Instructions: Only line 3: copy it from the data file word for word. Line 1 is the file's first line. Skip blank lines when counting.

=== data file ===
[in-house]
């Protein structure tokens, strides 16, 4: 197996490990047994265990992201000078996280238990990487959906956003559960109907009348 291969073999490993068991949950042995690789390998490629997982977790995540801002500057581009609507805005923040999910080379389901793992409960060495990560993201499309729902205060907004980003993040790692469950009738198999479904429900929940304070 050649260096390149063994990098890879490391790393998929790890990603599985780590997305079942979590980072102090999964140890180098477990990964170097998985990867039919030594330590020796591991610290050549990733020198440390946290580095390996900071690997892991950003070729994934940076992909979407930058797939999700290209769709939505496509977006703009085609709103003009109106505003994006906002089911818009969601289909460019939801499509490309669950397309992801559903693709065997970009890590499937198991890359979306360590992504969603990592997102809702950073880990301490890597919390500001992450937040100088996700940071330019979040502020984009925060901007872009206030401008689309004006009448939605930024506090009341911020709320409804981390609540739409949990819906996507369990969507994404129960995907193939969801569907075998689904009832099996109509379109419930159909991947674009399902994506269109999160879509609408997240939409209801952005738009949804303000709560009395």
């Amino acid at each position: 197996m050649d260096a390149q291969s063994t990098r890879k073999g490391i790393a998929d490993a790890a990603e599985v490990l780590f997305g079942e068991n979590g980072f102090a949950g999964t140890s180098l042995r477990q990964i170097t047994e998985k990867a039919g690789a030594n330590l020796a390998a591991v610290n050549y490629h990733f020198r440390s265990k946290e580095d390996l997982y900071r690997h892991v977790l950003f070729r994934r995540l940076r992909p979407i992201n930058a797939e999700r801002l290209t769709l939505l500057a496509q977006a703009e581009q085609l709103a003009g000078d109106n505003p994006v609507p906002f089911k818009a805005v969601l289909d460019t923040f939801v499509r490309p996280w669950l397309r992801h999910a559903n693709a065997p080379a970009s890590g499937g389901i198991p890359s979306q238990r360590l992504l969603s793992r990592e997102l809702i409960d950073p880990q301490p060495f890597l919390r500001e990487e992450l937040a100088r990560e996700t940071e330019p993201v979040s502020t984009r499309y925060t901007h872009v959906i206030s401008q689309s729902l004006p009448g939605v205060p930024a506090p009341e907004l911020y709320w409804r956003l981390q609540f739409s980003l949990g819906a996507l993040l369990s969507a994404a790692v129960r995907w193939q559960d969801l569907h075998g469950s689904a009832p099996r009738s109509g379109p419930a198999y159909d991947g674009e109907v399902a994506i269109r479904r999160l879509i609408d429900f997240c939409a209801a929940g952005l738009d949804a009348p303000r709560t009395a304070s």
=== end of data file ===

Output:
């Amino acid at each position: 197996m050649d260096a390149q291969s063994t990098r890879k073999g490391i790393a998929d490993a790890a990603e599985v490990l780590f997305g079942e068991n979590g980072f102090a949950g999964t140890s180098l042995r477990q990964i170097t047994e998985k990867a039919g690789a030594n330590l020796a390998a591991v610290n050549y490629h990733f020198r440390s265990k946290e580095d390996l997982y900071r690997h892991v977790l950003f070729r994934r995540l940076r992909p979407i992201n930058a797939e999700r801002l290209t769709l939505l500057a496509q977006a703009e581009q085609l709103a003009g000078d109106n505003p994006v609507p906002f089911k818009a805005v969601l289909d460019t923040f939801v499509r490309p996280w669950l397309r992801h999910a559903n693709a065997p080379a970009s890590g499937g389901i198991p890359s979306q238990r360590l992504l969603s793992r990592e997102l809702i409960d950073p880990q301490p060495f890597l919390r500001e990487e992450l937040a100088r990560e996700t940071e330019p993201v979040s502020t984009r499309y925060t901007h872009v959906i206030s401008q689309s729902l004006p009448g939605v205060p930024a506090p009341e907004l911020y709320w409804r956003l981390q609540f739409s980003l949990g819906a996507l993040l369990s969507a994404a790692v129960r995907w193939q559960d969801l569907h075998g469950s689904a009832p099996r009738s109509g379109p419930a198999y159909d991947g674009e109907v399902a994506i269109r479904r999160l879509i609408d429900f997240c939409a209801a929940g952005l738009d949804a009348p303000r709560t009395a304070s």